Outcomes: As Figure 6 indicates, the College’s one-year retention rate of full-time freshmen was above 80% in 2013, went slightly below 80% until 2019 (81.1%), before returning to 0.1% below 80% in 2020. The most current one-year retention rate is 79.9% in 2020-21.

 

 

 

 

In terms of one-year retention rate compared to public peer institutions in South Carolina, based on the 2019 entering freshmen cohort, one-year retention rate of the College of Charleston (see Figure 7) was 79.9%, the fourth highest among South Carolina public universities and 7.5% lower than the Citadel (87.3%), 9.8% lower than University of South Carolina-Columbia (89.7%), 13.6% lower than Clemson University (93.5%).


 

Goal 8: Degrees Awarded (College of Charleston Indicator)

Institutional Goal: Between 2010-2020, the College of Charleston will increase the total number of undergraduate and graduate degrees awarded by 5%.

Outcomes: The total number of undergraduate degrees awarded in AY 2020-21 was 2,103, which was 11.64% lower than the total in AY 2010-11 (total=2,380) (Figure 8). As for graduate degrees awarded by the College of Charleston (Figure 9), the total number of graduate degrees in AY 2020-21 was 231, which was 6.10% lower than the total in AY 2010-11 (total=246).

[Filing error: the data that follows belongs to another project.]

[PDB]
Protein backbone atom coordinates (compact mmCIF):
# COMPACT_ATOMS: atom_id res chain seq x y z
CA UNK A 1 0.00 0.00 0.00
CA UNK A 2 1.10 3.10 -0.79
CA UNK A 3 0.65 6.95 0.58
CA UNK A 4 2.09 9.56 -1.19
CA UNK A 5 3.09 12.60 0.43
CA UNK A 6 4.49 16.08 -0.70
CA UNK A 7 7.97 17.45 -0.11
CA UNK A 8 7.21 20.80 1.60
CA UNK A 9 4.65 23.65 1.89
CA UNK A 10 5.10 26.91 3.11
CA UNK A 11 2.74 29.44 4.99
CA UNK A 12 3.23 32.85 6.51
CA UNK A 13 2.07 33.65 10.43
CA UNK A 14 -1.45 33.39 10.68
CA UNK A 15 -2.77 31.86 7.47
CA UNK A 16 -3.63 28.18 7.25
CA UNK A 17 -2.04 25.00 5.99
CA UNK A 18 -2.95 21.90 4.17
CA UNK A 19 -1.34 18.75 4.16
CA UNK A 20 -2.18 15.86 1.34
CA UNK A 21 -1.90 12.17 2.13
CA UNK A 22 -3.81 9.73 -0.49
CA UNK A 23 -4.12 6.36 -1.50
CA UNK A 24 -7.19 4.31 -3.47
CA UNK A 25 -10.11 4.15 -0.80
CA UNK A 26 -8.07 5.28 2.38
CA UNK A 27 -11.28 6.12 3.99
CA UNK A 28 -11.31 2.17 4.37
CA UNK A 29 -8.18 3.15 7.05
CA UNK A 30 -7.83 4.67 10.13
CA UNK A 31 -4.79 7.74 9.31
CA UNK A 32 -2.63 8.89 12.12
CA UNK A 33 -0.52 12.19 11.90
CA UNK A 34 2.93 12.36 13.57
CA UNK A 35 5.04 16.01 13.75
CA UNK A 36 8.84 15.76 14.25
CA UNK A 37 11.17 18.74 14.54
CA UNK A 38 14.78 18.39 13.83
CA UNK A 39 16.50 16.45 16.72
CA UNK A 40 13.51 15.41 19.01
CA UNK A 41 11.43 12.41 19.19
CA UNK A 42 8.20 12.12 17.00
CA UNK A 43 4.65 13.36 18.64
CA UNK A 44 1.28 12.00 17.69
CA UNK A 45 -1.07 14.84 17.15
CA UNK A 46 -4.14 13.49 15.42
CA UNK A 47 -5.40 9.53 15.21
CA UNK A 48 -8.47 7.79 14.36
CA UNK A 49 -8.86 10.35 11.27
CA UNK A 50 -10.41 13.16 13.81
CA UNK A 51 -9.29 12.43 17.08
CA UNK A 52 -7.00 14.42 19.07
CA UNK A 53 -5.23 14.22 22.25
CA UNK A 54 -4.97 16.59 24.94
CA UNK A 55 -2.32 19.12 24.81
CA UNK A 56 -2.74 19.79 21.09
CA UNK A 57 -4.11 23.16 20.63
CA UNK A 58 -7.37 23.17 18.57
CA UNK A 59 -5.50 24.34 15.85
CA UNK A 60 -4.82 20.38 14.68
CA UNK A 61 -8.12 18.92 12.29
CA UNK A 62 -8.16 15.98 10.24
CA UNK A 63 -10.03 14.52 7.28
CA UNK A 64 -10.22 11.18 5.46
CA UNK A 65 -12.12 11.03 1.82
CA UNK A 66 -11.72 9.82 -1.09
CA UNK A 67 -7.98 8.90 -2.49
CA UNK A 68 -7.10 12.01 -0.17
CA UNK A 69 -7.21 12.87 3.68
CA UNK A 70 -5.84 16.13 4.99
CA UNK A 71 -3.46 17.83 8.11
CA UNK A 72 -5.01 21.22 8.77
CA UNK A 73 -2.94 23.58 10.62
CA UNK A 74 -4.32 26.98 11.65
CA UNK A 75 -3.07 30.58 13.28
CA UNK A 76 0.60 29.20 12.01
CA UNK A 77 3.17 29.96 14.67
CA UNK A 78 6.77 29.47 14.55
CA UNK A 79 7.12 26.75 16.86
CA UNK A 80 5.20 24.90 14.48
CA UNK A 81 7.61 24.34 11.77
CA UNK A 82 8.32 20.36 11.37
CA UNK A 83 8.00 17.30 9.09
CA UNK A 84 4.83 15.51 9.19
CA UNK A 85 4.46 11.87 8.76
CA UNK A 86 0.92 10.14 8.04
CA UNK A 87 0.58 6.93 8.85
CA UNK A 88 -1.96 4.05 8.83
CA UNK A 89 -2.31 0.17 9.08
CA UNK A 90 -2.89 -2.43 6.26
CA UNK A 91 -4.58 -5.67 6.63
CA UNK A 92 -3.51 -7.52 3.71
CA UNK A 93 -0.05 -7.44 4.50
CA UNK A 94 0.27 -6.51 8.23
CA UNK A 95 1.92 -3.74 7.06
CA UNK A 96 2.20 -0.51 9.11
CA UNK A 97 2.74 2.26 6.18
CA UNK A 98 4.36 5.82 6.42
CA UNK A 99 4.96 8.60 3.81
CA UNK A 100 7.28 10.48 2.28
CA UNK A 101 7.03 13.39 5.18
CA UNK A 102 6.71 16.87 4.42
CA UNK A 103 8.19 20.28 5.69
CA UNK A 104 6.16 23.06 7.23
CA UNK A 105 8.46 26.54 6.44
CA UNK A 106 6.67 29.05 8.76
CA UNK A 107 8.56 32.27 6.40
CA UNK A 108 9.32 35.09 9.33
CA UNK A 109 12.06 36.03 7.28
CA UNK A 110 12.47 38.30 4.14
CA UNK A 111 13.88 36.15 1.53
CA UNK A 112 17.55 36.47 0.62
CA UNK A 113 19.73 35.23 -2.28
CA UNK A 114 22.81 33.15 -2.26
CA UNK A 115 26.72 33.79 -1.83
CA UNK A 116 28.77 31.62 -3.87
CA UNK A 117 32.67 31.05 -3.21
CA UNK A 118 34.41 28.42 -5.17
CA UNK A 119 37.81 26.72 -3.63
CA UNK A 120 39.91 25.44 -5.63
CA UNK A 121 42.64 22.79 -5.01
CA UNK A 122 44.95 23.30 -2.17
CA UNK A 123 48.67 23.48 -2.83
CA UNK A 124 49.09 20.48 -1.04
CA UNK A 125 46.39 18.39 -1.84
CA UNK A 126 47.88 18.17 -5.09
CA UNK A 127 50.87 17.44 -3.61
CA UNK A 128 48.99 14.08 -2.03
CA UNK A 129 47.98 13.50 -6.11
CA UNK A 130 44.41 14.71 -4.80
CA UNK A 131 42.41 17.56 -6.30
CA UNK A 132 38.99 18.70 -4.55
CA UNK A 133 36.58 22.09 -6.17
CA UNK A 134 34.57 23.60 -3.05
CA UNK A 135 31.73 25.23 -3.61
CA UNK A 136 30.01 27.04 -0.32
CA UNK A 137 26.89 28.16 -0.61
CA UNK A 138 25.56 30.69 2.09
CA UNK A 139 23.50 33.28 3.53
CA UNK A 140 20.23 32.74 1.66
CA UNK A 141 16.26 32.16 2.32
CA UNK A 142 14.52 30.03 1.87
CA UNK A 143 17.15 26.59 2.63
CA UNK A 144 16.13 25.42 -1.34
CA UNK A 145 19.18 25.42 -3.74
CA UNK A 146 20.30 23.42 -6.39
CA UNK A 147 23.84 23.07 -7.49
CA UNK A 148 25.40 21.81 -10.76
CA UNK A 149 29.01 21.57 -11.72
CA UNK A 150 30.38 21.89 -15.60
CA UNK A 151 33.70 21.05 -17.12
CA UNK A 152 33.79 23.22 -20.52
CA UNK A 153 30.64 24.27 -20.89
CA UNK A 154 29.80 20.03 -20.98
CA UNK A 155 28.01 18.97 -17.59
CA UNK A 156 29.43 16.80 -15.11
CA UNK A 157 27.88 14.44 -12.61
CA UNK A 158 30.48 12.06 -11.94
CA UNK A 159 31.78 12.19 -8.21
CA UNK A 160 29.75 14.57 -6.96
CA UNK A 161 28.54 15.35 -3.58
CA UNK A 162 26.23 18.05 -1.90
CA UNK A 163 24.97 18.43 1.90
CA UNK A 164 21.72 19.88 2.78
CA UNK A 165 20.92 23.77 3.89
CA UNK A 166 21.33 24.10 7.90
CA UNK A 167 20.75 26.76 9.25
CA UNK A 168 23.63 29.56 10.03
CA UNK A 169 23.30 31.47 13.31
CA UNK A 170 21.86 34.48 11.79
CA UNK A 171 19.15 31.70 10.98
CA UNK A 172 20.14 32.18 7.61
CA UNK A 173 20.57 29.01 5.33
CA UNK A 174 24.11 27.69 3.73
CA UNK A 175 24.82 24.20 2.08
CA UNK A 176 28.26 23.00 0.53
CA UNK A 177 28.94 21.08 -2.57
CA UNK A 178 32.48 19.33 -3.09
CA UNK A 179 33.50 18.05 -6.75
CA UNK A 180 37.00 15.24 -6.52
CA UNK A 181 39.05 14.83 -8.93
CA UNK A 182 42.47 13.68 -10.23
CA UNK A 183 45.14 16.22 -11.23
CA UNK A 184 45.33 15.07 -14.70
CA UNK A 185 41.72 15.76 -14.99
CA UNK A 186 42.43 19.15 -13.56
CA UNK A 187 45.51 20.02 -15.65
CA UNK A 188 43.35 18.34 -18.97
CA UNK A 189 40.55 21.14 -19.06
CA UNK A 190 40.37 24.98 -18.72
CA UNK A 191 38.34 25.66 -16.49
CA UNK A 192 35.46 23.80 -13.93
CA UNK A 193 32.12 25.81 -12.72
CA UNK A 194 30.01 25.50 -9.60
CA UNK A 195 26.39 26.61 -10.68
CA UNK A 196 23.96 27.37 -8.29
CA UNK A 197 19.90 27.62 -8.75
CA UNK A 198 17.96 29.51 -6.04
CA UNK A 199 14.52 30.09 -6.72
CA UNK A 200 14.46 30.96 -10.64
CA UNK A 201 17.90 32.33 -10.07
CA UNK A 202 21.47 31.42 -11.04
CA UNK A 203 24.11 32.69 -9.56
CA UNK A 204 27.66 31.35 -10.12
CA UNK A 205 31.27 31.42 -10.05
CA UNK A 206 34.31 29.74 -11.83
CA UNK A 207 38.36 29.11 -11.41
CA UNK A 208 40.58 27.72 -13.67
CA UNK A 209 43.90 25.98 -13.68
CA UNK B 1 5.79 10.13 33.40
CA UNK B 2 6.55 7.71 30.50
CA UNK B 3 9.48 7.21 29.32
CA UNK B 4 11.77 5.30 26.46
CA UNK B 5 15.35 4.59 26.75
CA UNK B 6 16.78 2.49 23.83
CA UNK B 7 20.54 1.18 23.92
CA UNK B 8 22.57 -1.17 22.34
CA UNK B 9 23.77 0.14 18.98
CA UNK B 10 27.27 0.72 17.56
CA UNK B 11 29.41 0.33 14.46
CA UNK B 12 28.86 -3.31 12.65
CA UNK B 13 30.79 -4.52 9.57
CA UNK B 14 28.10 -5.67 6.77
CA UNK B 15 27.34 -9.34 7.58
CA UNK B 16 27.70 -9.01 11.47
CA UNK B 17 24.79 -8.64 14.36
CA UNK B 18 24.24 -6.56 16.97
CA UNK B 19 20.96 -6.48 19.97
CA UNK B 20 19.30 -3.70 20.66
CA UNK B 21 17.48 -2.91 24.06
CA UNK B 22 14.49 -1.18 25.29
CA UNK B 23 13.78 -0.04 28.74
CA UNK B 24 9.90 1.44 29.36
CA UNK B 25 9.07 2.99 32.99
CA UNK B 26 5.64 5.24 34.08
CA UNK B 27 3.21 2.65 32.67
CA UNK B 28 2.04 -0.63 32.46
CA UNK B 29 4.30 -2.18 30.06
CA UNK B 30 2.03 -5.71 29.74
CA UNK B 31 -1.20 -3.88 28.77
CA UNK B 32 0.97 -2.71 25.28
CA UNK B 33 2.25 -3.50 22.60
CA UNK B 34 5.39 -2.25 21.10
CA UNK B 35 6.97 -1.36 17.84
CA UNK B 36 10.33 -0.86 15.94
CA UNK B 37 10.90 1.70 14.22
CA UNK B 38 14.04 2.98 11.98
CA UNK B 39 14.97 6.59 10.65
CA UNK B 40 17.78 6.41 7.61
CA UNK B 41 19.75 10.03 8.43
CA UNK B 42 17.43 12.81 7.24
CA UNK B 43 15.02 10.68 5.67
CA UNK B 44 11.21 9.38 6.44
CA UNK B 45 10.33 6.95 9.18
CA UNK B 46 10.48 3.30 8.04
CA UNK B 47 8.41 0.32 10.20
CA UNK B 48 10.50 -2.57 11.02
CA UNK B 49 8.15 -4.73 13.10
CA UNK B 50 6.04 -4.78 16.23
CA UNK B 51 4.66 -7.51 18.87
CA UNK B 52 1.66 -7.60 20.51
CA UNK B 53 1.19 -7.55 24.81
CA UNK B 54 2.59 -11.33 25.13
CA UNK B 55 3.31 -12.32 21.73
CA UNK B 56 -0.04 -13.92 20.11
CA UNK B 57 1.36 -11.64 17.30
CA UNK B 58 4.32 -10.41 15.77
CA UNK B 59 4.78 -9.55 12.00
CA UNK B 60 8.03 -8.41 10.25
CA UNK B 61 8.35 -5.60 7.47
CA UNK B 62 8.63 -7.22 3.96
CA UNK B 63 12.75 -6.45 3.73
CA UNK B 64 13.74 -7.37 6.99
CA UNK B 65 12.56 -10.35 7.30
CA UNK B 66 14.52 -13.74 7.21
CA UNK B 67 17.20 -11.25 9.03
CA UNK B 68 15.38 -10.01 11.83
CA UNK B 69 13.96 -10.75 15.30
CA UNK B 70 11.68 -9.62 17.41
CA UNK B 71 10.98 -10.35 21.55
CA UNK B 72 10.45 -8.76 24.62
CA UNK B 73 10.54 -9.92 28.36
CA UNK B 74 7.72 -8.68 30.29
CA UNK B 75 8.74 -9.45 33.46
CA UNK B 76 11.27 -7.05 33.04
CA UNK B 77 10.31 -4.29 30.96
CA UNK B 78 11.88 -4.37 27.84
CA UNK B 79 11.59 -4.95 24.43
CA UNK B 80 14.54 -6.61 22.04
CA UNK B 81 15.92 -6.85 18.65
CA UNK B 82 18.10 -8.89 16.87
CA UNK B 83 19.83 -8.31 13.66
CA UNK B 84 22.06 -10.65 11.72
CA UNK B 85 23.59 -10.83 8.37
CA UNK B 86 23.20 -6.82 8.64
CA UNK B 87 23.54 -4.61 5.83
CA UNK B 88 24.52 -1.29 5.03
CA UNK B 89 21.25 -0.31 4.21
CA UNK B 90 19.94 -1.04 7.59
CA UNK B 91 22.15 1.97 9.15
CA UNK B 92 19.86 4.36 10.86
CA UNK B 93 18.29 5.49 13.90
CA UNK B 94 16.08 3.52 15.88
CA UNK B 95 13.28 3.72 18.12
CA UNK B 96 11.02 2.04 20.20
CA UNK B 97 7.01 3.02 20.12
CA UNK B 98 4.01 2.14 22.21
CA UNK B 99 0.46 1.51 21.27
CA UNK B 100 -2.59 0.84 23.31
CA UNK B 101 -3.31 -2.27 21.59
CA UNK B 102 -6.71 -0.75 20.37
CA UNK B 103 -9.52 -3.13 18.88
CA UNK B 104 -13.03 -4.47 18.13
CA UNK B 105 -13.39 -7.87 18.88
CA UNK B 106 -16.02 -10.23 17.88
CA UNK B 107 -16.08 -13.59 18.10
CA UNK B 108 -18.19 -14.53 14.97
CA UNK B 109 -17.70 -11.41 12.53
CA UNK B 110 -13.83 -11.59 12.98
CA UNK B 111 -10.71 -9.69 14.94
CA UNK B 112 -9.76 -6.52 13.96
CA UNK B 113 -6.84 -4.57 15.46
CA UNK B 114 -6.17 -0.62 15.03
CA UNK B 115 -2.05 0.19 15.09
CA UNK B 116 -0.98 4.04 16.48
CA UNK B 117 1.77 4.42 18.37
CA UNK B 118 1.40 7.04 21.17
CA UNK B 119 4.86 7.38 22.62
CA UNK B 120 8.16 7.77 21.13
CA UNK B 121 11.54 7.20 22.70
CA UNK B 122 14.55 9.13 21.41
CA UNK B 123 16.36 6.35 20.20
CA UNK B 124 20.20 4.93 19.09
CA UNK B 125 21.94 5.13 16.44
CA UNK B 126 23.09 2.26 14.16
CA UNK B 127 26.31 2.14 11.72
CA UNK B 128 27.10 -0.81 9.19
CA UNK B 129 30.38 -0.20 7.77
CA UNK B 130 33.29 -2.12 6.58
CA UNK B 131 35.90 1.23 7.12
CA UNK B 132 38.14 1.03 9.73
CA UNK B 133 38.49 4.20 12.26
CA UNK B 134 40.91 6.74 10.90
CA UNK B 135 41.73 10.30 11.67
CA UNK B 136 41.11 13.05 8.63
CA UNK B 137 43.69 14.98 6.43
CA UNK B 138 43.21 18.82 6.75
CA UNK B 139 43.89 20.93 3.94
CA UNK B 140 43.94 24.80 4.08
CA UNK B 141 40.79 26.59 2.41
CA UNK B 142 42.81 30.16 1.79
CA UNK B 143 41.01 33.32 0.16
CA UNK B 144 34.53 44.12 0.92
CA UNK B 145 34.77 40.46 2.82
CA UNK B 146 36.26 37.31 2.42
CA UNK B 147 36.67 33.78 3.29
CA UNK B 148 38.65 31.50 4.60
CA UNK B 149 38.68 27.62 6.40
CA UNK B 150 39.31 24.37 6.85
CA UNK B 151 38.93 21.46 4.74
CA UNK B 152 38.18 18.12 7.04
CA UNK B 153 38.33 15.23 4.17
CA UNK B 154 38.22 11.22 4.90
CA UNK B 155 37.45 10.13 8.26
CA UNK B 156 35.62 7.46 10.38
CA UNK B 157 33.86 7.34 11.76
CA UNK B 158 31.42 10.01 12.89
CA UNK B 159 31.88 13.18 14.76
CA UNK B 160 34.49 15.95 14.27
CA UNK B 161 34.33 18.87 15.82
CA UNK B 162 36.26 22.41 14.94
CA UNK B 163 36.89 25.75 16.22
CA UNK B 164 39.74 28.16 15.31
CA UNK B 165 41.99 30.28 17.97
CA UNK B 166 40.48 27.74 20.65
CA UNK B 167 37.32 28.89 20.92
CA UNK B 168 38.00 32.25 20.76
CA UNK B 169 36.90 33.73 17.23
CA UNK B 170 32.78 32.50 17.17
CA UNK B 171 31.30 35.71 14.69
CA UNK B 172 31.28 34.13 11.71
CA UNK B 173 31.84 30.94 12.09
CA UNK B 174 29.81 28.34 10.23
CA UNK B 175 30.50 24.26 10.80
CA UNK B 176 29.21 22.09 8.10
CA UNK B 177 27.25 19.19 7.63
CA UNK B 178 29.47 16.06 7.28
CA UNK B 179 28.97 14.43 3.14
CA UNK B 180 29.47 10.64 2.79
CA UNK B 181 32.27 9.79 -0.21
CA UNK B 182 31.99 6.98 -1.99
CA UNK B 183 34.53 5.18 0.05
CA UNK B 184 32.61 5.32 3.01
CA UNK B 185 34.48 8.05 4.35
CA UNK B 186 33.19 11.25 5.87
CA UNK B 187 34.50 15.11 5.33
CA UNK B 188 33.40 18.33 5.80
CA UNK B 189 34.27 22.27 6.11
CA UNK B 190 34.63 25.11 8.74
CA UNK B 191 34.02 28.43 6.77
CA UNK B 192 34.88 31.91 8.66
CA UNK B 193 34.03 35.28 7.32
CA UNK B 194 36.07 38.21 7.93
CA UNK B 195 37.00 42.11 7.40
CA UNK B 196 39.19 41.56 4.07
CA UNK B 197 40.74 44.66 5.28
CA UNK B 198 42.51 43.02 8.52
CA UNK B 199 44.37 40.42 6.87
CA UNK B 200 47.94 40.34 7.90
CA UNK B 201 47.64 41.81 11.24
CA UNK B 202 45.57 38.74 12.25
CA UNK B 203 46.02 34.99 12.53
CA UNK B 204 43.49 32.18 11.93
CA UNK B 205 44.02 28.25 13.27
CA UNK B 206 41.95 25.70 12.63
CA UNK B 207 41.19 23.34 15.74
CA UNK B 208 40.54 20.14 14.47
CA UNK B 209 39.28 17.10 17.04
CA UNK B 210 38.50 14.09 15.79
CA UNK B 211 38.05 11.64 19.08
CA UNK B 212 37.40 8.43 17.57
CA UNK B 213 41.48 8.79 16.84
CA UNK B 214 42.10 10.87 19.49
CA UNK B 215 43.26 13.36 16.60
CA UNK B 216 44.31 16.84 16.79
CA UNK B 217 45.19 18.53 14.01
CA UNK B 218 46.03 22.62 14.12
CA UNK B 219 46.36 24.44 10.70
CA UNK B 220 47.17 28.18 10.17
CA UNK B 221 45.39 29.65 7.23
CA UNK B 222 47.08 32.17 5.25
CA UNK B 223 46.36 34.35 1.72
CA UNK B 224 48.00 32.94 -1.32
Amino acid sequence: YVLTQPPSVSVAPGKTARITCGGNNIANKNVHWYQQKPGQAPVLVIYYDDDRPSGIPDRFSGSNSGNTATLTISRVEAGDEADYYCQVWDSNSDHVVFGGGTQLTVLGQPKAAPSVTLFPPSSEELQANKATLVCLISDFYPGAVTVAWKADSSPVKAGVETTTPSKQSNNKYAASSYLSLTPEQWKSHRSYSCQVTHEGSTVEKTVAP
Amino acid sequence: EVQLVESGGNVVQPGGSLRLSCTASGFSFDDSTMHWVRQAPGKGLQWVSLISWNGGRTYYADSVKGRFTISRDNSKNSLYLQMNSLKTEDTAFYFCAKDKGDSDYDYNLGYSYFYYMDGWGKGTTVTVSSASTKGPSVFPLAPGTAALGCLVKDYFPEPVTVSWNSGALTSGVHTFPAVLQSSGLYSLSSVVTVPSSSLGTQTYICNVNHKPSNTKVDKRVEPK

Goal 9: Time to Degree Completion (College of Charleston Indicator)

Institutional Goal: The College’s institutional goal for time to undergraduate degree completion will be a mean of 4.2 years and a median of 4.0 years, for all students who enter the College as freshmen.  

Outcomes: The average time to undergraduate degree completion at the College of Charleston since AY 2010-11 for all students who entered the College as freshmen ranged from 4.23 in AY 2016-17 to 4.13 in AY 2019-2020 as shown in Table 8. Therefore, this institutional goal was met.


 

Goal 10: Course Completion Rates (College of Charleston Indicator)

Institutional Goal: The College of Charleston should have DFW (D grades1-fail-withdrawal) rates at or below 15% for undergraduate course enrollments in an academic year.  

Outcomes: For the past seven academic years from AY 2014-15 to AY 2020-21, as shown in Figure 10, the DFW rate has been kept below 15%. Specifically, the DFW rate ranged from 12% in AY 2014-15 to 12.9% in AY 2017-18 and AY 2018-19. Thus, the data show that the goal that the College of Charleston should have DFW (D grades-fail-withdrawal) rates at or below 15% for undergraduate course enrollments in an academic year has been met.

1D grades represent students who earned grades of D+, D or D-D+ D or D-.